In response to a query raised by TechRadar Gaming during a recent hands-on session with the new PS5 controller, Sony confirmed that, due to the new features the DualSense Edge boasts, it would have less battery life than the standard DualSense PS5 controller due to its new features.
"The DualSense Edge wireless controller’s operating time is moderately shorter than the original DualSense wireless controller because we’ve included many more features within the same form factor and ergonomic design as the original DualSense controller," a Sony spokesperson told TechRadar Gaming. "We wanted to strike a good balance between wireless operating time and delivering robust, high-performance features. Additionally, the longer USB braided cable is also great for competitive players who prefer playing with a wired connection to avoid wireless interference – this option preserves battery life."
The standard DualSense PS5 controller's battery life is one of the gamepad's biggest weaknesses. We've previously questioned whether it has gotten worse over time – and at times, have even found ourselves wishing it had lithium batteries instead.
At launch, we found three DualSense could hold around 12 hours of charge, but, over time, we've found that it can often konk out after just six.
One of our biggest hopes for the DualSense Edge was that it would improve upon this issue, so we're surprised to see it's somehow gotten even worse. While Sony doesn't specify how many hours of battery life the Edge has, we can't imagine it'll be more than 12 hours at a push.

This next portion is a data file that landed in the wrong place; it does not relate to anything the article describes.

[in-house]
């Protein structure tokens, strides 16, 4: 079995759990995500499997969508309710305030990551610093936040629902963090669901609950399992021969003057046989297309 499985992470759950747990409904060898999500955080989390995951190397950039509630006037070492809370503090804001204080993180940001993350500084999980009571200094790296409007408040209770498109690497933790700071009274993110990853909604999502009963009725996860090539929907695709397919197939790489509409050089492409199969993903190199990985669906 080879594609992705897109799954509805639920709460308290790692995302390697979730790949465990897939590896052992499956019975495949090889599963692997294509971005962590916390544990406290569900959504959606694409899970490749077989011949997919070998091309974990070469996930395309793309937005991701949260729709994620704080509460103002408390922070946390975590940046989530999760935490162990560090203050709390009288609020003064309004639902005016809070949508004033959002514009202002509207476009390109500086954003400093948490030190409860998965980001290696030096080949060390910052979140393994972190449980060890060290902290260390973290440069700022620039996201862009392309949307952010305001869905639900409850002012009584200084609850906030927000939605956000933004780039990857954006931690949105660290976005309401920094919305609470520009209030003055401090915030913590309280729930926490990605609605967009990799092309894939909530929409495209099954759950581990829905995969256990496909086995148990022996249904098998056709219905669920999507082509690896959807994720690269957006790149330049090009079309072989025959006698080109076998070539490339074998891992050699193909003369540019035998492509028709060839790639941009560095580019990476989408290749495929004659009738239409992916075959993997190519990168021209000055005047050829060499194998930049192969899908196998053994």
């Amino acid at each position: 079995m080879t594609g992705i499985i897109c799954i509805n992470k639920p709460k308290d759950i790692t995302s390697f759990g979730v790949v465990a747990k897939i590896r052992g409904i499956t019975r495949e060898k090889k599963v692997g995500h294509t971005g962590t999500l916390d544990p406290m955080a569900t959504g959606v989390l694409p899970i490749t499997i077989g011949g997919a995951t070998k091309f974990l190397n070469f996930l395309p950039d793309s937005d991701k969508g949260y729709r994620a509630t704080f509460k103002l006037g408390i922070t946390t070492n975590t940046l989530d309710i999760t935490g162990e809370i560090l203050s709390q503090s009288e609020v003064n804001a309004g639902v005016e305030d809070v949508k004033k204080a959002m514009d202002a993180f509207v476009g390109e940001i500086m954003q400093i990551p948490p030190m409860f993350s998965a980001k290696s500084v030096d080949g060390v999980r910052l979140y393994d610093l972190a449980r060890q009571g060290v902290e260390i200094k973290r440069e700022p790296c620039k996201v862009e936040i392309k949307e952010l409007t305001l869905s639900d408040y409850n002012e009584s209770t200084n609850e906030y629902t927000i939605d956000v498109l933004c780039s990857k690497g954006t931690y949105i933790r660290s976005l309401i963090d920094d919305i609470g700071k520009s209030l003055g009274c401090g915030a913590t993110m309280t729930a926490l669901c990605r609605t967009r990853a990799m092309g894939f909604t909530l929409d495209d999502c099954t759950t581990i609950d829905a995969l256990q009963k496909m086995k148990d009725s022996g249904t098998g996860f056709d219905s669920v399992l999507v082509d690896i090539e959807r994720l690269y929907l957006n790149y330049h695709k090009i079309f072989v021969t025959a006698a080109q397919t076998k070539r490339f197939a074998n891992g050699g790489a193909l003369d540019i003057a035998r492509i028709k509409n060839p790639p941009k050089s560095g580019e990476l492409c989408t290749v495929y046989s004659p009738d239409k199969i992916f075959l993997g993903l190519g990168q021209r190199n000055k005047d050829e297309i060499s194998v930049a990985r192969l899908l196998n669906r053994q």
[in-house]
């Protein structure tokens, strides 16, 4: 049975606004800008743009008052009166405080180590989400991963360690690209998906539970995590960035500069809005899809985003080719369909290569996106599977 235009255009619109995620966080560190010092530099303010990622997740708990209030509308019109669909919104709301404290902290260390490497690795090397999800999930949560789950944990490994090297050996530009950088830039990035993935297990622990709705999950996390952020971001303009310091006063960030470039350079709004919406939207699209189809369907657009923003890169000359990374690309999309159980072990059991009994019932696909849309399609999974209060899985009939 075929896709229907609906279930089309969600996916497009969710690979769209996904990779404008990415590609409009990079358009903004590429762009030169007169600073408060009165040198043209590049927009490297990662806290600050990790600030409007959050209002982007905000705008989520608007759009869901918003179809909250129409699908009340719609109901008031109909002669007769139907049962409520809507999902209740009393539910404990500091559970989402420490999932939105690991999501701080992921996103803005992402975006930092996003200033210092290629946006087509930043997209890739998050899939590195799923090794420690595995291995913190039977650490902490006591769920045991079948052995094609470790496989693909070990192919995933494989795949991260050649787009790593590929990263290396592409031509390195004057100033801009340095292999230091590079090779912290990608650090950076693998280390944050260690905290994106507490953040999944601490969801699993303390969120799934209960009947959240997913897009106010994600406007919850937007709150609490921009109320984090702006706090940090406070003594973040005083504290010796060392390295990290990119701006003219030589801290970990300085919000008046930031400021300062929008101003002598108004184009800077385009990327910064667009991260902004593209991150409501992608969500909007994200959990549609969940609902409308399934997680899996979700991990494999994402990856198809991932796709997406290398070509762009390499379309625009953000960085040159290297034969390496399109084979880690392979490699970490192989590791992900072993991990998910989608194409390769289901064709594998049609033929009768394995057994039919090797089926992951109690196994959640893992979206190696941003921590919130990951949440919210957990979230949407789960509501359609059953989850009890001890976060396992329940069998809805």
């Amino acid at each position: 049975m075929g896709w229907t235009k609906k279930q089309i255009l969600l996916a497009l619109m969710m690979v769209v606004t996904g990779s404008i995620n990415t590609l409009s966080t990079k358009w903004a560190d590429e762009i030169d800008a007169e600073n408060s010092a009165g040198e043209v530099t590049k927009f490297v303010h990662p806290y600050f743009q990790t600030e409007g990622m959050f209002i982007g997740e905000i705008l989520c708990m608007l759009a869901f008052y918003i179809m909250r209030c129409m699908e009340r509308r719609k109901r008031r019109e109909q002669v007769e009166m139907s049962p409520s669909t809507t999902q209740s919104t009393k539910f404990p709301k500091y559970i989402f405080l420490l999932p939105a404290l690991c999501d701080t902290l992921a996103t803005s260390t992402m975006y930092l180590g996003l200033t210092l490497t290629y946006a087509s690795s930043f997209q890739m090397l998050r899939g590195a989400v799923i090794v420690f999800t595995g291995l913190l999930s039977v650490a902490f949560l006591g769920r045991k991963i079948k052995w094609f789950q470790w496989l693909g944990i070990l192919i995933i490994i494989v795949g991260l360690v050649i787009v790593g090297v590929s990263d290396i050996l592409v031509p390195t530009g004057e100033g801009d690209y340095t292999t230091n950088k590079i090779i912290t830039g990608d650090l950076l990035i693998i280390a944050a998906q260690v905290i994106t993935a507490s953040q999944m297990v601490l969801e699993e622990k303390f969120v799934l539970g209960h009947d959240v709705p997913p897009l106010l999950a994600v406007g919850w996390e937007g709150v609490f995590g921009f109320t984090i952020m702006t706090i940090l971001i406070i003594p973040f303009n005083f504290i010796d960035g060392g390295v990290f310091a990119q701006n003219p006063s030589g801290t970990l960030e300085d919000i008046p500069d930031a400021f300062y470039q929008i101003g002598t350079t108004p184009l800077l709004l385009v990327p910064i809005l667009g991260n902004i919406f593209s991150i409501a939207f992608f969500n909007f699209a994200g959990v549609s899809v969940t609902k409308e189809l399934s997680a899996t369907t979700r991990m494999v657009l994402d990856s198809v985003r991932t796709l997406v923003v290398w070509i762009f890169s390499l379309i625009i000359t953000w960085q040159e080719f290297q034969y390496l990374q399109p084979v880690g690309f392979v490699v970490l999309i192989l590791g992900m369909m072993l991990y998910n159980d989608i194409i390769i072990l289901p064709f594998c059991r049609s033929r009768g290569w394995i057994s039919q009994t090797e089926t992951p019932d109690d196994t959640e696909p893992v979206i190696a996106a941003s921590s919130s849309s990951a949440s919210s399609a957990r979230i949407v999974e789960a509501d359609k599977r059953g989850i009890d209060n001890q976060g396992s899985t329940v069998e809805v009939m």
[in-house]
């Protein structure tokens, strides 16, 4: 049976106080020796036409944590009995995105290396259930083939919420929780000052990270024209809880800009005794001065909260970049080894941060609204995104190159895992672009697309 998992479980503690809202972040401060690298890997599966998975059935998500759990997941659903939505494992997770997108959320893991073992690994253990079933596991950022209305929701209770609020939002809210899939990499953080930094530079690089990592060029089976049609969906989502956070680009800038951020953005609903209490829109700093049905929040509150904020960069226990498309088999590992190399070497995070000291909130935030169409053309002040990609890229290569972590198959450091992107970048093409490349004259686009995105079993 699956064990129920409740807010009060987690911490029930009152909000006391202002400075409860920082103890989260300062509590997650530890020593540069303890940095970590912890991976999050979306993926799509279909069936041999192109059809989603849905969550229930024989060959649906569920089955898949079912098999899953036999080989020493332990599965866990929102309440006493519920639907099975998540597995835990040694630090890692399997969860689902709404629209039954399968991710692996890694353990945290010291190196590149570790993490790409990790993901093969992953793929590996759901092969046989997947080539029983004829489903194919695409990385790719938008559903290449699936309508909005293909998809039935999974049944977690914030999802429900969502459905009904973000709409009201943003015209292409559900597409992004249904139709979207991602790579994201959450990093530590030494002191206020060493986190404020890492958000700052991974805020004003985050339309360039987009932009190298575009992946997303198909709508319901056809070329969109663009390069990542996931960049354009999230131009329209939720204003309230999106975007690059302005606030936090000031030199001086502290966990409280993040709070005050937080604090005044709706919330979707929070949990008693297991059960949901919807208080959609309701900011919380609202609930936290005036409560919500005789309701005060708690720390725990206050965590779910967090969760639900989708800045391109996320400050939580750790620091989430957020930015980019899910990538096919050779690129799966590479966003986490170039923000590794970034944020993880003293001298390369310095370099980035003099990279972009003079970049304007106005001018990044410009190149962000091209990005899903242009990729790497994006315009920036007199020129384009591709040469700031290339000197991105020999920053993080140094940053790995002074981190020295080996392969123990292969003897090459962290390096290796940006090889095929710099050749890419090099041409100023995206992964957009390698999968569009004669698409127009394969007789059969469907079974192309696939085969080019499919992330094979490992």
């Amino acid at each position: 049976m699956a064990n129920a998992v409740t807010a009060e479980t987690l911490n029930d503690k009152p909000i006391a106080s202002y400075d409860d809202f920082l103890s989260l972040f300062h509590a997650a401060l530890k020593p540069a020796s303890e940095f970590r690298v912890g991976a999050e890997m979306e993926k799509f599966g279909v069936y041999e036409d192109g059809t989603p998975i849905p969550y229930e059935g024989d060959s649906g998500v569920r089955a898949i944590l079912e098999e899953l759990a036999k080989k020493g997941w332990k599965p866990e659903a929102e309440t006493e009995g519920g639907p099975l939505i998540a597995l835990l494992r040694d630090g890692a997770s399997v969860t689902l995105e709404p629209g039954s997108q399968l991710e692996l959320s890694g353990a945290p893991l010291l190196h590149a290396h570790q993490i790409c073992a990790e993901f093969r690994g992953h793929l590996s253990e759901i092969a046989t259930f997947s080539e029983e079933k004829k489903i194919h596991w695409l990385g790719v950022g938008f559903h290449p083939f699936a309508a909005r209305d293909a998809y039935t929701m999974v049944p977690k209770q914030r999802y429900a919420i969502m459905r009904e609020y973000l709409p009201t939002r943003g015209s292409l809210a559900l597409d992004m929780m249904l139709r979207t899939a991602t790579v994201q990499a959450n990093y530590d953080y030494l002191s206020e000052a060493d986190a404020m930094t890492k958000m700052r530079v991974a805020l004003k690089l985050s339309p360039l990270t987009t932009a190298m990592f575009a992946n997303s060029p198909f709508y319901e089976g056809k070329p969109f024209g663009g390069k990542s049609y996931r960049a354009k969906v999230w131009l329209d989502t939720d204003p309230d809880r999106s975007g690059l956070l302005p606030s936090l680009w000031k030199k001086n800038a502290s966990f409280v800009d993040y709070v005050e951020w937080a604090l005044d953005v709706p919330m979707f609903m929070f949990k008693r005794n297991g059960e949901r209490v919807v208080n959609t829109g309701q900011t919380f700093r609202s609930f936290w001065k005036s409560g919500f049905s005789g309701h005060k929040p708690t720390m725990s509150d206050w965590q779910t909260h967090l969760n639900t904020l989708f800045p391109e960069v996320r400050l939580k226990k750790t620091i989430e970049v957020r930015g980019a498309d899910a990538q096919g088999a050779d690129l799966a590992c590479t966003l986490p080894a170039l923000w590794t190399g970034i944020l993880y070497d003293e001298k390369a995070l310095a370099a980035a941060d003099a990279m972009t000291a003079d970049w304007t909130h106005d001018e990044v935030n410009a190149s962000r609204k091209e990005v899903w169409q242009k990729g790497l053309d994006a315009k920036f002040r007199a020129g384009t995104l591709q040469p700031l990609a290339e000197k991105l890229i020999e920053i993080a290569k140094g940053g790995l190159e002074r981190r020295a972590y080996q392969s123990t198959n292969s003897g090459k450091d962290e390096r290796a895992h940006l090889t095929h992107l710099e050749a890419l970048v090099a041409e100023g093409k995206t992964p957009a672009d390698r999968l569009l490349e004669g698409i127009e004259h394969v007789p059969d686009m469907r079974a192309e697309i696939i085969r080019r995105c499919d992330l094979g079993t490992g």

Considering the Xbox Elite Wireless Controller Series 2 has a whopping 40 hours of battery life, we can't help but be disappointed by this news. Especially as the gamepad has a hefty price of $199.99/£209.99/AU$339.95.
Without official confirmation on battery life hours from Sony, we may not know exactly how long this gamepad will last until its release on January 26, 2023. But, given the gamepad's price tag, that's a big gamble to take unless you're happy playing wired.
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Vic is TechRadar Gaming's Associate Editor. An award-winning games journalist, Vic brings experience from IGN, Eurogamer and more to the TechRadar table. You may have even heard her on the radio or speaking on a panel. Not only is Vic passionate about games, but she's also an avid mental health advocate who has appeared on both panels and podcasts to discuss mental health awareness. Make sure to follow her on Twitter for more.